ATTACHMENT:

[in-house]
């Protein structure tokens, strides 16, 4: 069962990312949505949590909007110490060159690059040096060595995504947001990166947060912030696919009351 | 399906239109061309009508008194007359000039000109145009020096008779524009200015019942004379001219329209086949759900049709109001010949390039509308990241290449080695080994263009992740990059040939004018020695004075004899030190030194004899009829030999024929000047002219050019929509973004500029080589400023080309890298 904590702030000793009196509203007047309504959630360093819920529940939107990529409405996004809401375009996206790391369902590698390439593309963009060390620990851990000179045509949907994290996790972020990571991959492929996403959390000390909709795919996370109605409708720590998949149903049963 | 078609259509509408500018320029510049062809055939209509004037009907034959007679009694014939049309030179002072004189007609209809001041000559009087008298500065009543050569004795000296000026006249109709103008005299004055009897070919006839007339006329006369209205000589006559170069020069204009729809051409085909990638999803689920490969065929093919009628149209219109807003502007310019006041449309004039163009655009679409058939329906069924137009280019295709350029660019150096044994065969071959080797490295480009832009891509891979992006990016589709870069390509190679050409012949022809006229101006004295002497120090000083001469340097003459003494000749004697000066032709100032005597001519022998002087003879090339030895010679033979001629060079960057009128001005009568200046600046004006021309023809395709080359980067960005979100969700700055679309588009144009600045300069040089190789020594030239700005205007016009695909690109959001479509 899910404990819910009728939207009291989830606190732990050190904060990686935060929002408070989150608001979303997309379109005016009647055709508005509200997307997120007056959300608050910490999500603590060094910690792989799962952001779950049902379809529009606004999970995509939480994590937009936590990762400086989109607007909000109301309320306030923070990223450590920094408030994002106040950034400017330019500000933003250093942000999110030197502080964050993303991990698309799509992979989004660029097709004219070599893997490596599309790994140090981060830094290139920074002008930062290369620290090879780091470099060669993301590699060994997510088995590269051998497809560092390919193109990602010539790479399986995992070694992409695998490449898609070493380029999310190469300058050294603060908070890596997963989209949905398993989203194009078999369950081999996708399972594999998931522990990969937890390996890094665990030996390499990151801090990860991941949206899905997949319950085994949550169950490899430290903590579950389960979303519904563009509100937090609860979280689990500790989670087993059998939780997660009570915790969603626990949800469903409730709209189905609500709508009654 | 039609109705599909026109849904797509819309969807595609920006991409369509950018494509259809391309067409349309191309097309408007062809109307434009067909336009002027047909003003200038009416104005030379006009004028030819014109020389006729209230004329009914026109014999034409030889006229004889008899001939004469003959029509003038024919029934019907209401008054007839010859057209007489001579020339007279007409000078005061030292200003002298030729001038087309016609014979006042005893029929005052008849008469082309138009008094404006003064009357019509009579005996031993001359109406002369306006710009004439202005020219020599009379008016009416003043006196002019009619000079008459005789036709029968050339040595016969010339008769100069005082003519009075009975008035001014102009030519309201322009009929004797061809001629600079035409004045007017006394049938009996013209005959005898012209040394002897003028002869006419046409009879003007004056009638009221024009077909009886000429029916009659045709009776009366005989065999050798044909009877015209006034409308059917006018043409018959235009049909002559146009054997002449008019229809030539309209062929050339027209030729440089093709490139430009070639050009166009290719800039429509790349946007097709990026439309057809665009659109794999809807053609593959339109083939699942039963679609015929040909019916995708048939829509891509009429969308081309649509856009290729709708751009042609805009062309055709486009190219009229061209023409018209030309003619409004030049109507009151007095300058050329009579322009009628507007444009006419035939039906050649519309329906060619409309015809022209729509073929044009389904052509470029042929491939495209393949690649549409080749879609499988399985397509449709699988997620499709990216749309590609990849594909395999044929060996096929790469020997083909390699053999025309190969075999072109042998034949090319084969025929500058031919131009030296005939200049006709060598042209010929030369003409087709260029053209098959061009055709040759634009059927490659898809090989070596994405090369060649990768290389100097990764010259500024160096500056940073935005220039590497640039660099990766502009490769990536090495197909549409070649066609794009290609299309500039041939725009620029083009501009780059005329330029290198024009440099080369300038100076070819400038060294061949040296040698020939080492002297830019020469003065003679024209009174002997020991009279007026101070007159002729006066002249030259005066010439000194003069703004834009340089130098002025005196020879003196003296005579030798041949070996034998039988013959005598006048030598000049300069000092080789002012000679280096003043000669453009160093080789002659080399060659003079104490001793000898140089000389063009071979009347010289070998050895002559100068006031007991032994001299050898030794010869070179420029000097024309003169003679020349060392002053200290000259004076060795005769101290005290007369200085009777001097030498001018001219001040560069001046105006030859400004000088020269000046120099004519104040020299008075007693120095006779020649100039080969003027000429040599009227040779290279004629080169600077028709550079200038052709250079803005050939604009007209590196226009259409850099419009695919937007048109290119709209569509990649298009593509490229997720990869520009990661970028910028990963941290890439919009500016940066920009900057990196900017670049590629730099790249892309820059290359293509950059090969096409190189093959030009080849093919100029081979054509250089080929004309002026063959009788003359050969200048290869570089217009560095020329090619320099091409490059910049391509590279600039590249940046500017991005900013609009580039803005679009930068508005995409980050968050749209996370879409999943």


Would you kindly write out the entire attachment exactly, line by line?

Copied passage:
[in-house]
């Protein structure tokens, strides 16, 4: 069962990312949505949590909007110490060159690059040096060595995504947001990166947060912030696919009351 | 399906239109061309009508008194007359000039000109145009020096008779524009200015019942004379001219329209086949759900049709109001010949390039509308990241290449080695080994263009992740990059040939004018020695004075004899030190030194004899009829030999024929000047002219050019929509973004500029080589400023080309890298 904590702030000793009196509203007047309504959630360093819920529940939107990529409405996004809401375009996206790391369902590698390439593309963009060390620990851990000179045509949907994290996790972020990571991959492929996403959390000390909709795919996370109605409708720590998949149903049963 | 078609259509509408500018320029510049062809055939209509004037009907034959007679009694014939049309030179002072004189007609209809001041000559009087008298500065009543050569004795000296000026006249109709103008005299004055009897070919006839007339006329006369209205000589006559170069020069204009729809051409085909990638999803689920490969065929093919009628149209219109807003502007310019006041449309004039163009655009679409058939329906069924137009280019295709350029660019150096044994065969071959080797490295480009832009891509891979992006990016589709870069390509190679050409012949022809006229101006004295002497120090000083001469340097003459003494000749004697000066032709100032005597001519022998002087003879090339030895010679033979001629060079960057009128001005009568200046600046004006021309023809395709080359980067960005979100969700700055679309588009144009600045300069040089190789020594030239700005205007016009695909690109959001479509 899910404990819910009728939207009291989830606190732990050190904060990686935060929002408070989150608001979303997309379109005016009647055709508005509200997307997120007056959300608050910490999500603590060094910690792989799962952001779950049902379809529009606004999970995509939480994590937009936590990762400086989109607007909000109301309320306030923070990223450590920094408030994002106040950034400017330019500000933003250093942000999110030197502080964050993303991990698309799509992979989004660029097709004219070599893997490596599309790994140090981060830094290139920074002008930062290369620290090879780091470099060669993301590699060994997510088995590269051998497809560092390919193109990602010539790479399986995992070694992409695998490449898609070493380029999310190469300058050294603060908070890596997963989209949905398993989203194009078999369950081999996708399972594999998931522990990969937890390996890094665990030996390499990151801090990860991941949206899905997949319950085994949550169950490899430290903590579950389960979303519904563009509100937090609860979280689990500790989670087993059998939780997660009570915790969603626990949800469903409730709209189905609500709508009654 | 039609109705599909026109849904797509819309969807595609920006991409369509950018494509259809391309067409349309191309097309408007062809109307434009067909336009002027047909003003200038009416104005030379006009004028030819014109020389006729209230004329009914026109014999034409030889006229004889008899001939004469003959029509003038024919029934019907209401008054007839010859057209007489001579020339007279007409000078005061030292200003002298030729001038087309016609014979006042005893029929005052008849008469082309138009008094404006003064009357019509009579005996031993001359109406002369306006710009004439202005020219020599009379008016009416003043006196002019009619000079008459005789036709029968050339040595016969010339008769100069005082003519009075009975008035001014102009030519309201322009009929004797061809001629600079035409004045007017006394049938009996013209005959005898012209040394002897003028002869006419046409009879003007004056009638009221024009077909009886000429029916009659045709009776009366005989065999050798044909009877015209006034409308059917006018043409018959235009049909002559146009054997002449008019229809030539309209062929050339027209030729440089093709490139430009070639050009166009290719800039429509790349946007097709990026439309057809665009659109794999809807053609593959339109083939699942039963679609015929040909019916995708048939829509891509009429969308081309649509856009290729709708751009042609805009062309055709486009190219009229061209023409018209030309003619409004030049109507009151007095300058050329009579322009009628507007444009006419035939039906050649519309329906060619409309015809022209729509073929044009389904052509470029042929491939495209393949690649549409080749879609499988399985397509449709699988997620499709990216749309590609990849594909395999044929060996096929790469020997083909390699053999025309190969075999072109042998034949090319084969025929500058031919131009030296005939200049006709060598042209010929030369003409087709260029053209098959061009055709040759634009059927490659898809090989070596994405090369060649990768290389100097990764010259500024160096500056940073935005220039590497640039660099990766502009490769990536090495197909549409070649066609794009290609299309500039041939725009620029083009501009780059005329330029290198024009440099080369300038100076070819400038060294061949040296040698020939080492002297830019020469003065003679024209009174002997020991009279007026101070007159002729006066002249030259005066010439000194003069703004834009340089130098002025005196020879003196003296005579030798041949070996034998039988013959005598006048030598000049300069000092080789002012000679280096003043000669453009160093080789002659080399060659003079104490001793000898140089000389063009071979009347010289070998050895002559100068006031007991032994001299050898030794010869070179420029000097024309003169003679020349060392002053200290000259004076060795005769101290005290007369200085009777001097030498001018001219001040560069001046105006030859400004000088020269000046120099004519104040020299008075007693120095006779020649100039080969003027000429040599009227040779290279004629080169600077028709550079200038052709250079803005050939604009007209590196226009259409850099419009695919937007048109290119709209569509990649298009593509490229997720990869520009990661970028910028990963941290890439919009500016940066920009900057990196900017670049590629730099790249892309820059290359293509950059090969096409190189093959030009080849093919100029081979054509250089080929004309002026063959009788003359050969200048290869570089217009560095020329090619320099091409490059910049391509590279600039590249940046500017991005900013609009580039803005679009930068508005995409980050968050749209996370879409999943």